A few moments this week burned brightly and beautifully through the haze of our plague year.
Last Saturday, I drove my wife and mother-in-law through a mostly empty Southwest Washington Fairgrounds, past the horse barn and the grandstands, to an area that was brimming with life.
Volunteers wearing fluffy stocking caps and gloves against the chill were pointing us to the Dairy and Beef Pavillion, where my loved ones were finally able to get a vaccination against SARS-CoV-2, the virus that causes COVID-19.
The volunteers were wearing smiles so big that we could see them even underneath their masks, with the genuine joy showing in the crinkles of their eyes.
As the workers in reflective green “Lewis County” vests guided us through orange cones between the swine and cattle barns, I thought to myself of other times that Americans have organized themselves locally to respond to a national or global crisis.
“This is our World War II moment,” I thought to myself, marveling at how we as Americans have mobilized on every level to research, produce and distribute these vaccines.
Years from now, we’ll look back with pride on this time and how so many of us came together to support each other, to beat back death and disease through our united effort in a confusing time.
Sometimes I get distracted and dismayed by the people who claim this is somehow just a big conspiracy, but last Saturday that nonsense faded away. All I could do was bask in gratitude for the local volunteers, the national organizational effort and the international teams of scientists who created the vaccines that can keep my loved ones safe against this virus.
As we waited for our vaccine, my friend Edna Fund came over. She was one of the dozens of volunteers helping the drive-through vaccine clinic run smoothly.
“It goes so quickly, doesn't it?” she said.
There were nurses and providers from a variety of health care facilities, like Providence and Northwest Pediatrics. A call went out to all providers asking for help, and they responded.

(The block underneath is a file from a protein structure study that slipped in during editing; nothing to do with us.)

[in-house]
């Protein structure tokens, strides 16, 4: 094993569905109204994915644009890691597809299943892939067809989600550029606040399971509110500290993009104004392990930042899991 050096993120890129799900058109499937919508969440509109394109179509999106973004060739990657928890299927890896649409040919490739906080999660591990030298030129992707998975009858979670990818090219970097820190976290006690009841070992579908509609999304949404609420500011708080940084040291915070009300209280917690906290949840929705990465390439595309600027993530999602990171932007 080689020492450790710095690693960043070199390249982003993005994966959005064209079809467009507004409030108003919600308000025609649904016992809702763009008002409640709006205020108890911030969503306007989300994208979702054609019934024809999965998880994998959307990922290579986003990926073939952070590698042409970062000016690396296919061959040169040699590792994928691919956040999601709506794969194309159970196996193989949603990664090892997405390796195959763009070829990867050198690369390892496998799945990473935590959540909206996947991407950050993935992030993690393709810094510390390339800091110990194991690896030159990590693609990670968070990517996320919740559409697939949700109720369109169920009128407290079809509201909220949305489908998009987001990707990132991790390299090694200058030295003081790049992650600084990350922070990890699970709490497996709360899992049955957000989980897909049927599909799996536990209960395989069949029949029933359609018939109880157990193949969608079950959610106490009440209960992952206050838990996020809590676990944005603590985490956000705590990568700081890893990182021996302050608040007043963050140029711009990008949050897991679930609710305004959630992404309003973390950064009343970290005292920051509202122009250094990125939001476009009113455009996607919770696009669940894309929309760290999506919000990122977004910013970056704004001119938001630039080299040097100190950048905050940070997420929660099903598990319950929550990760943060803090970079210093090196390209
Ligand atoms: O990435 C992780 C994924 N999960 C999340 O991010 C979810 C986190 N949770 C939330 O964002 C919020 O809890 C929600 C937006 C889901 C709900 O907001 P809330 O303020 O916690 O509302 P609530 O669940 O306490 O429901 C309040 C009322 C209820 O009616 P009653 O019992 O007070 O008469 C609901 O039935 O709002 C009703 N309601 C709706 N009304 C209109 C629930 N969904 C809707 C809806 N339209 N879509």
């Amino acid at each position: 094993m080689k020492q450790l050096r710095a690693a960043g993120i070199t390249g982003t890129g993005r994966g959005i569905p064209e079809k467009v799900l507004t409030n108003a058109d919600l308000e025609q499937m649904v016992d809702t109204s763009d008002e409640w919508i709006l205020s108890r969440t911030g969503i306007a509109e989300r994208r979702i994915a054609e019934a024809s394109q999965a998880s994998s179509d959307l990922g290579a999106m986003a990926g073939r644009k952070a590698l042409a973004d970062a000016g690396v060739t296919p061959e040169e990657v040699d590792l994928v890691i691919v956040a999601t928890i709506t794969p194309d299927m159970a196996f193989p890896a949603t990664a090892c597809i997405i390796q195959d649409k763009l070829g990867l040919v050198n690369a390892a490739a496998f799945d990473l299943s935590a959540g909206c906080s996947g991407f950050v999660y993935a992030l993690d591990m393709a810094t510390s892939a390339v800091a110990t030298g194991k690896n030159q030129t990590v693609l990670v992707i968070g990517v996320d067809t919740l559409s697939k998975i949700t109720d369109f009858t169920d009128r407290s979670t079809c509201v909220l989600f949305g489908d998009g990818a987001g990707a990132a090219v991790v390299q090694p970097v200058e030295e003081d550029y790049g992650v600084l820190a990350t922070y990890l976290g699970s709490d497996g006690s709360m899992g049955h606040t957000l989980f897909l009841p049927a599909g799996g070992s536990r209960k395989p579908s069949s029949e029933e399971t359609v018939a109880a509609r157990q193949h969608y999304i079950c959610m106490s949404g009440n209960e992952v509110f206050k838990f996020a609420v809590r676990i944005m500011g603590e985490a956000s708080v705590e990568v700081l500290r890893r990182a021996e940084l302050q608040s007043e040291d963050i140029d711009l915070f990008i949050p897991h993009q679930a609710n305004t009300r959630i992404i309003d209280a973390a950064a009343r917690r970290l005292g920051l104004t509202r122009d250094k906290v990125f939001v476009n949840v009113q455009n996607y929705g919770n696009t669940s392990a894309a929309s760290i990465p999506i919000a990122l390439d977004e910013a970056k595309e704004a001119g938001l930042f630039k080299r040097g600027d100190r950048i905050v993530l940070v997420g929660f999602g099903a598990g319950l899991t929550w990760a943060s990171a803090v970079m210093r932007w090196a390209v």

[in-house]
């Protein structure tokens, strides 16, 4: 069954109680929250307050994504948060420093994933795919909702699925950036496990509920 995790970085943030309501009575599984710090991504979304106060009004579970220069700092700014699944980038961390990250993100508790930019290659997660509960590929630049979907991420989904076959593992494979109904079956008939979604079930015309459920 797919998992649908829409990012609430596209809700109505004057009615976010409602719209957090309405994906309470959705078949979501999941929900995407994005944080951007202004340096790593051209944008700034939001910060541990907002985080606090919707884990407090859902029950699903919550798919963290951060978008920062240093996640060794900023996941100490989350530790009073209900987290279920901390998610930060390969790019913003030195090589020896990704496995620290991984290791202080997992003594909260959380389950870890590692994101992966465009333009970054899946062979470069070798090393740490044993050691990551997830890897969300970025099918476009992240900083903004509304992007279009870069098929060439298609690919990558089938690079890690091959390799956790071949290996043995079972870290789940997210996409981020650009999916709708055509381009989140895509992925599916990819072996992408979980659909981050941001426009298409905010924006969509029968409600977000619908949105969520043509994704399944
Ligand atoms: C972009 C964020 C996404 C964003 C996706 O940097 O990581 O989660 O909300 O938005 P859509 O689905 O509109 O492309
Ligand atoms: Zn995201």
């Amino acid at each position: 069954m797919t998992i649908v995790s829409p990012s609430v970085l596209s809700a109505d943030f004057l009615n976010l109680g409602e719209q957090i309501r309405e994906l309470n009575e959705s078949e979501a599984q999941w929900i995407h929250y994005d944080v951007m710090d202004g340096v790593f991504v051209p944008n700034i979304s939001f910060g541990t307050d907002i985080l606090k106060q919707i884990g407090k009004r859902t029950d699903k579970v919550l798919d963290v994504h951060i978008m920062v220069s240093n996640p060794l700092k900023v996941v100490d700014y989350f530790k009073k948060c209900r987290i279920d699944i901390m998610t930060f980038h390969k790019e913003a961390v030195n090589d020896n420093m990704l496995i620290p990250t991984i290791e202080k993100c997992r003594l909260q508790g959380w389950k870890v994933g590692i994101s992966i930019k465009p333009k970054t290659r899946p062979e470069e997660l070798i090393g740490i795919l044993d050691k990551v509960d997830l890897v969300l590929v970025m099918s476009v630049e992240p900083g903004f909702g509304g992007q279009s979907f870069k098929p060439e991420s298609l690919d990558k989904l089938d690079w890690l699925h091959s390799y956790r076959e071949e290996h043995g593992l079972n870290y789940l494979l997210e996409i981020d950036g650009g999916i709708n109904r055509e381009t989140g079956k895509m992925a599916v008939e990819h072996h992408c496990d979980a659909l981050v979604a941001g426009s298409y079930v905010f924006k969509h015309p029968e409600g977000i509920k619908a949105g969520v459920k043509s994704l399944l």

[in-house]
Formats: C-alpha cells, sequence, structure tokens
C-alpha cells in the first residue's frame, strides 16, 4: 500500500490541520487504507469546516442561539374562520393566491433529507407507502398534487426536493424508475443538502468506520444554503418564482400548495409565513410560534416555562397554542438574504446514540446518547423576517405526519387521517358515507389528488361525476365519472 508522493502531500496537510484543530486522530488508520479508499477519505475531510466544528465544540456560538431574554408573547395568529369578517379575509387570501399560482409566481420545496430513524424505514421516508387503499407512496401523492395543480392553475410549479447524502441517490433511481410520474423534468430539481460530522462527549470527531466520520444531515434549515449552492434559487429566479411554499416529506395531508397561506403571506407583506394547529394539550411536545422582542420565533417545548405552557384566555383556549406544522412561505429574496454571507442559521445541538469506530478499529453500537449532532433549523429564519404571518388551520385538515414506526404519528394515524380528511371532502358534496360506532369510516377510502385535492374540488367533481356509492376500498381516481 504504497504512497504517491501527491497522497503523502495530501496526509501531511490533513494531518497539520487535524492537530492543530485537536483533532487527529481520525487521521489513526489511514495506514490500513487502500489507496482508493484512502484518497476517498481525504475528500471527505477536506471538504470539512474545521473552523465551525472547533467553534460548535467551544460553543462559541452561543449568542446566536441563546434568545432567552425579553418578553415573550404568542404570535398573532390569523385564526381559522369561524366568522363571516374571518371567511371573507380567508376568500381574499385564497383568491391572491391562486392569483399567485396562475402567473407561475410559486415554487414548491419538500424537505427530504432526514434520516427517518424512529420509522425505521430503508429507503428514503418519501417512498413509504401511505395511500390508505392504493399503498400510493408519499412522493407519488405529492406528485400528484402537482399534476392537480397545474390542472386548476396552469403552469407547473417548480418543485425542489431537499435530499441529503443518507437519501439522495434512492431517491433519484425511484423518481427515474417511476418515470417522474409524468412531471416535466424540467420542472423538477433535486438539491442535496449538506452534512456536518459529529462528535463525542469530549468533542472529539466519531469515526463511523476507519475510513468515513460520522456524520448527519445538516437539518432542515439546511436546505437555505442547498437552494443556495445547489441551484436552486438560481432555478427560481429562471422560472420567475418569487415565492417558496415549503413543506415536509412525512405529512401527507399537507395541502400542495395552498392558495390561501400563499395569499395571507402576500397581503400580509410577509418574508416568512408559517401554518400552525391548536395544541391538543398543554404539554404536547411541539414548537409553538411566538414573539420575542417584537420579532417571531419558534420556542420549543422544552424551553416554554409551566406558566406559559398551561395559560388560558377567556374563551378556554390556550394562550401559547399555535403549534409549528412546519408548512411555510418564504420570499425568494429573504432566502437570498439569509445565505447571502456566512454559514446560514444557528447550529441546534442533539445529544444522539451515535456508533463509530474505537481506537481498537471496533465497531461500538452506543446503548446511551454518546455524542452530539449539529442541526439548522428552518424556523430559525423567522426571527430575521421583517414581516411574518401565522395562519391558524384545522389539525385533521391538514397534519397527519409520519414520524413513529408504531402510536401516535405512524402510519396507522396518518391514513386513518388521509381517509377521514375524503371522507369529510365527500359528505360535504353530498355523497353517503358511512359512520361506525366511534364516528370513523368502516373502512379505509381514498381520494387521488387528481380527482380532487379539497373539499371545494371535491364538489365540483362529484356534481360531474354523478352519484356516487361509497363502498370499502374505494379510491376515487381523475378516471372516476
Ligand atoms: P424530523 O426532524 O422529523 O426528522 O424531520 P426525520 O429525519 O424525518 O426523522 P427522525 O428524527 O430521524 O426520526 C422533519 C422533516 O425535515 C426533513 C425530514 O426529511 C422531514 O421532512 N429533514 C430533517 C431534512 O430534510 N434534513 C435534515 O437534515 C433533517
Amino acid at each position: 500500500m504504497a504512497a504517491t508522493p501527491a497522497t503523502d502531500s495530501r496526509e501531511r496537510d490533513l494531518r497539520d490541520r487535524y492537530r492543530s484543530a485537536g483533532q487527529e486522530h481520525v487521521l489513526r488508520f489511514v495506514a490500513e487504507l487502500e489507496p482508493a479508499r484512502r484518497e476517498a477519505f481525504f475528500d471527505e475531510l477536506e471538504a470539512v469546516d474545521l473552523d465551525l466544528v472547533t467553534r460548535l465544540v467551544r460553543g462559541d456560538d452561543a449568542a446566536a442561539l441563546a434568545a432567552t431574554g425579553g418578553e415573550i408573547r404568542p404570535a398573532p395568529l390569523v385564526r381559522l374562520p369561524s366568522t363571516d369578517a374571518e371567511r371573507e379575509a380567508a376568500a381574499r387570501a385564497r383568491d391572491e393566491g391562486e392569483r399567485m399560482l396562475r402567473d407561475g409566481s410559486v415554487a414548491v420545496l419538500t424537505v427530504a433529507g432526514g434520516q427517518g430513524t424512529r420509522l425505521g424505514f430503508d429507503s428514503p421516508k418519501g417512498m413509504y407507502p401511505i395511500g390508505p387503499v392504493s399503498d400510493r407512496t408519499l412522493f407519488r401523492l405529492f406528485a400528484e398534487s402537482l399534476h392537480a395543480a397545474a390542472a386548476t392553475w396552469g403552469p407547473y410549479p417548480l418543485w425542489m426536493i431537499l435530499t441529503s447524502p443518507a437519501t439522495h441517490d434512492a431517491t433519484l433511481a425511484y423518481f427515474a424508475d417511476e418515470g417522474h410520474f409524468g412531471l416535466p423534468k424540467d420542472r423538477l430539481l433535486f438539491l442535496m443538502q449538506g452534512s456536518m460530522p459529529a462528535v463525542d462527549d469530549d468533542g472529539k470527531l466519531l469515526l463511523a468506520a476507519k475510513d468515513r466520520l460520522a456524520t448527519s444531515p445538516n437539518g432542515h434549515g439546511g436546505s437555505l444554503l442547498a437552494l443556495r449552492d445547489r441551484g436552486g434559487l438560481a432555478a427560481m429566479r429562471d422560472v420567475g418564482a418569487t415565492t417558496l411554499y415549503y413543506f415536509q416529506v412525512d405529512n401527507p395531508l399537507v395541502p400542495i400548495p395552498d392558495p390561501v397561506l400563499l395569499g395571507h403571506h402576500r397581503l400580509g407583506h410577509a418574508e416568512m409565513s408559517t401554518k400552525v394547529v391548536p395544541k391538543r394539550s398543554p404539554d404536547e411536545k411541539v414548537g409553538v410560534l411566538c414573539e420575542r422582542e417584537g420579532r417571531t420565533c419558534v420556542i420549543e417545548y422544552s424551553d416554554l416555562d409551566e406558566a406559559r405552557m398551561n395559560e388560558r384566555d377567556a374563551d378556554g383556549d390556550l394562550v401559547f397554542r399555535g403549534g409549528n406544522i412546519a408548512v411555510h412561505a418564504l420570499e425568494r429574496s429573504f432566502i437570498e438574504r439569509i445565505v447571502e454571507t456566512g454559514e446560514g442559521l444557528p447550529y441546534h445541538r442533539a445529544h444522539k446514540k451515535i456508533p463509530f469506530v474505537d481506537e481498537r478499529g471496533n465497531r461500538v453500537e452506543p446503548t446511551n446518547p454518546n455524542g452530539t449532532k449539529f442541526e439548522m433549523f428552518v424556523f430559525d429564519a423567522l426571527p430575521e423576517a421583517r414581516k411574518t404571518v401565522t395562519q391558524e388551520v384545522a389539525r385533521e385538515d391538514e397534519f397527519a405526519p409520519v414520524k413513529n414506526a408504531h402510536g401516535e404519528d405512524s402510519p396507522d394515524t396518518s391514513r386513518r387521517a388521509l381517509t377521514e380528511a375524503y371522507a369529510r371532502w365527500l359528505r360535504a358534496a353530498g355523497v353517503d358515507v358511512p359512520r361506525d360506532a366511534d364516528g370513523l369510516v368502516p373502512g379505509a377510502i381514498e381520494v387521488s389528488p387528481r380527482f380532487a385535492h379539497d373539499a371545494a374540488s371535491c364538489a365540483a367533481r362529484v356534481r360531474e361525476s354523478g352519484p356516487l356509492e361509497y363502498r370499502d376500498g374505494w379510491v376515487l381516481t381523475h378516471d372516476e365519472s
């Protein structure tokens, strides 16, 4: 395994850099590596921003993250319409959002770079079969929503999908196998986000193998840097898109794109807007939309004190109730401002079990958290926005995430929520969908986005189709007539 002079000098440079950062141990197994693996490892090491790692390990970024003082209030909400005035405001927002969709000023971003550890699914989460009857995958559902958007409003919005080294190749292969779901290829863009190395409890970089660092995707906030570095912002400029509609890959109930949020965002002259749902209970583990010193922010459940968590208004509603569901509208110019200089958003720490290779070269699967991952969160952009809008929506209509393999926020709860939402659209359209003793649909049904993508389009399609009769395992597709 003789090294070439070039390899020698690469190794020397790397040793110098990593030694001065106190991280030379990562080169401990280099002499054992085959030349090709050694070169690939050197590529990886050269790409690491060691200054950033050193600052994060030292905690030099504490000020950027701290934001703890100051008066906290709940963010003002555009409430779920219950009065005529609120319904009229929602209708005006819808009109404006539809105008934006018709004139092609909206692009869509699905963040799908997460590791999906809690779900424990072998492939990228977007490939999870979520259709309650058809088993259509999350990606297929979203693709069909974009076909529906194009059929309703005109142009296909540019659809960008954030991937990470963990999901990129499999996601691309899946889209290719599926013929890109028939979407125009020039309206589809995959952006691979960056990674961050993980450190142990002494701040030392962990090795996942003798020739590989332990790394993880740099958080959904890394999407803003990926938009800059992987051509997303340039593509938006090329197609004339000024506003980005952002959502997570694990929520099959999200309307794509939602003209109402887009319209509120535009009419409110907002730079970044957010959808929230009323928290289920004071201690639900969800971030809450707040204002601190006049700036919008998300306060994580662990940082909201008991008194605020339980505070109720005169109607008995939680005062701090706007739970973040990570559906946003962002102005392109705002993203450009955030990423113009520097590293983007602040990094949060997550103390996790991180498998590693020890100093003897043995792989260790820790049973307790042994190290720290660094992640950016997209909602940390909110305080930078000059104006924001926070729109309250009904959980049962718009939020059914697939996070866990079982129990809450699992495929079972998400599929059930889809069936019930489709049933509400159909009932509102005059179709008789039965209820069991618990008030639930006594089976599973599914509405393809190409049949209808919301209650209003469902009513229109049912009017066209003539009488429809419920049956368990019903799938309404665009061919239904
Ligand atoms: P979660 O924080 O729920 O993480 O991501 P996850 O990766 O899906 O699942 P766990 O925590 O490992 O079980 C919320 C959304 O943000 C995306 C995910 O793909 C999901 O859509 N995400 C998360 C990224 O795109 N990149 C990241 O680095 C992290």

The shot itself was quick and easy. (Find out more about the virus and vaccine from Lewis County Public Health at phsscovid19.lewiscountywa.gov.)
“I’ll need upper arms for you guys,” the nurse says. A quick poke and we were guided out to the parking lot beside the goat building. We waited there for 15 minutes to ensure there was no reaction. A paramedic ambulance waited in the corner of the lot in case he was needed, but it looked like he’d had a quiet day.
I marveled at the last time I had been in this parking lot. It was for the Beast Feast, the annual celebration of hunting and manly camaraderie. That seems like a long time ago, but those sorts of packed activities will be coming back eventually, thanks to the widespread vaccination clinics that will soon have the shots available for everyone who wants one.
I can’t wait.
When it comes to burning brightly, you couldn’t beat the view Thursday evening as the setting Chehalis sun set the horizon alight, setting over the new baseball fields at Recreation Park. The colors over Newaukum Hill were stunning, but ever better was to see the fields filled with children again.
My youngest son was among 100-some boys trying out for Little League baseball on a chilly but otherwise perfect evening.
Coaches evaluated their skills in hitting, fielding, running and catching as parents and younger siblings looked on.
It was an all-American scene that reminded us of the good life that we’re rapidly reapproaching.
We’re almost fully there, folks. Keep the masks on and keep your eyes on the immunization clinic.
Life is great in our hometown, and it’s coming back soon.
Brian Mittge is looking forward to getting his vaccine and getting back to the business of the busyness of the good life. Drop him a line at firstname.lastname@example.org.